Prescribed distributed leadership in the era of accountability: The experiences of mentor teachers

Jessica Holloway, Ann Nielsen, Sarah Saltmarsh

Research output: Contribution to journalArticle

5 Scopus citations


Contemporary accountability frameworks position school leaders as being essential to improving school performance and driving innovation. Simultaneously, new accountability demands have forced the restructuring of school leadership, both in terms of form and function. In this paper, we look at the growing trend of distributed leadership among teachers who are tasked to assume leadership roles while maintaining their (sometimes reduced) teaching responsibilities. In the US, federally backed programs have incentivized schools to bolster teacher leadership opportunities, often predicated on claims of teacher empowerment and leadership democratization. Given the rise in distributed leadership as a prescribed local governance structure, we examined one popular distributed leadership model in the US to better understand how the teacher leaders are experiencing their dual roles and responsibilities. Drawing on focus group interviews with mentor teachers, we found tension between the teachers’ expectations with regard to increased collegiality and mentoring opportunities, and their actual experiences of bureaucratic control and finding that their expectations were unrealistic. We argue that prescribed, incentive-driven forms of distributed leadership can place teacher leaders in precarious positions that demand more of their time, while limiting their capacities to participate in the leadership practices they deem most valuable.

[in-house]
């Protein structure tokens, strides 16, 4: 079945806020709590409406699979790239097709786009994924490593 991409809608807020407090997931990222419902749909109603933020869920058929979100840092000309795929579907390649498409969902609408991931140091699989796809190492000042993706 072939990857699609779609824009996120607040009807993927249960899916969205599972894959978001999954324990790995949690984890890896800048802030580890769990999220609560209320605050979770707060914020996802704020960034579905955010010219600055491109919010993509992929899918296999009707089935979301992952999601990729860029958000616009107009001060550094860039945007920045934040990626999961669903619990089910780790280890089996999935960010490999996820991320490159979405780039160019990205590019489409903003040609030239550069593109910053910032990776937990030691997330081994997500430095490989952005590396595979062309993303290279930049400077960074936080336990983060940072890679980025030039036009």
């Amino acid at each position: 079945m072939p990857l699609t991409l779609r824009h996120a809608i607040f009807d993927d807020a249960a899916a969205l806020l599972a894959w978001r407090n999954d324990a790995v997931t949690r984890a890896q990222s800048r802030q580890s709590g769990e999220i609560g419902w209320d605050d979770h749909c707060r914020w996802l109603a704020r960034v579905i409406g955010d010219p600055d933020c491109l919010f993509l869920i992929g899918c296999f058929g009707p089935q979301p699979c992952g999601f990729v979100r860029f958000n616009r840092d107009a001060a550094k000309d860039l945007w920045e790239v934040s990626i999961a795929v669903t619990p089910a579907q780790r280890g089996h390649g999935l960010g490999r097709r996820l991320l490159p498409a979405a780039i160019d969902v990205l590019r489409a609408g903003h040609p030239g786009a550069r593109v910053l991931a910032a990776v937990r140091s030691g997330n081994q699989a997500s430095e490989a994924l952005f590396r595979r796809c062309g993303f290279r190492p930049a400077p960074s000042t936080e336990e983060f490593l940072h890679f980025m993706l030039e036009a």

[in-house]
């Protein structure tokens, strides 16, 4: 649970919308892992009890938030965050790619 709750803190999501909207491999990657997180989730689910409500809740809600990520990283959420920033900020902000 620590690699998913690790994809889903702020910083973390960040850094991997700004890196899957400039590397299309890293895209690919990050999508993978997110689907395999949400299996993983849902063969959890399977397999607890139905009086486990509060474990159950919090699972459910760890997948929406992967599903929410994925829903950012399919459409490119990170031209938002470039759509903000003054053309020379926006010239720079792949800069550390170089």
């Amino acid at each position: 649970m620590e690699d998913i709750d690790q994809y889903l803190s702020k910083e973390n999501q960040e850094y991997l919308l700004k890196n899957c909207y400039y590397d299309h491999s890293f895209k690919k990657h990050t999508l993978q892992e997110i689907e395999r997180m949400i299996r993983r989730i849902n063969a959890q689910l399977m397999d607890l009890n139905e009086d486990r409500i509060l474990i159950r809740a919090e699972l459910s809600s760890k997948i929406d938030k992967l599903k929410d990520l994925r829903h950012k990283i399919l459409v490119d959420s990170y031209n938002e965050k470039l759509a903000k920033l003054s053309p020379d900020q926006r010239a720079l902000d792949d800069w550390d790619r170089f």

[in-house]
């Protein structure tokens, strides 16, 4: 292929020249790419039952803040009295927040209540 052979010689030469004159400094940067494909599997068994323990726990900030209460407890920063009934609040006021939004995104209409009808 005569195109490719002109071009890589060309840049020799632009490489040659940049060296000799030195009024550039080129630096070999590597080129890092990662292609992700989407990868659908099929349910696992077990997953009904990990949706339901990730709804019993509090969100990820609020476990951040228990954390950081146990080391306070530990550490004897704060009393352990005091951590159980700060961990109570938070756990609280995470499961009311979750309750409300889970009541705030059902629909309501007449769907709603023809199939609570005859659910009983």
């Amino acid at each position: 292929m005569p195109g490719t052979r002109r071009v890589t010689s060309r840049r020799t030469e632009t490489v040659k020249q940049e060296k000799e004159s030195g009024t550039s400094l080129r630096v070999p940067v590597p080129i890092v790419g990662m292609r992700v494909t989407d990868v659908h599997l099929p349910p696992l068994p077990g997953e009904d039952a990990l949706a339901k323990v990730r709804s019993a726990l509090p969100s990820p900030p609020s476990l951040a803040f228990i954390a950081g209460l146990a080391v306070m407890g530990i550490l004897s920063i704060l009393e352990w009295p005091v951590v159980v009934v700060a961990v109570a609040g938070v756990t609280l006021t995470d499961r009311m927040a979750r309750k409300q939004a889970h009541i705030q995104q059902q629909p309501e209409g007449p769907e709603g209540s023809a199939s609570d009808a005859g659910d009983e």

Original languageEnglish (US)
Pages (from-to)538-555
Number of pages18
JournalEducational Management Administration and Leadership
Issue number4
StatePublished - Jul 1 2018


  • distributed leadership
  • mentor teachers
  • peer evaluators
  • Teacher leaders

ASJC Scopus subject areas

  • Education
  • Strategy and Management

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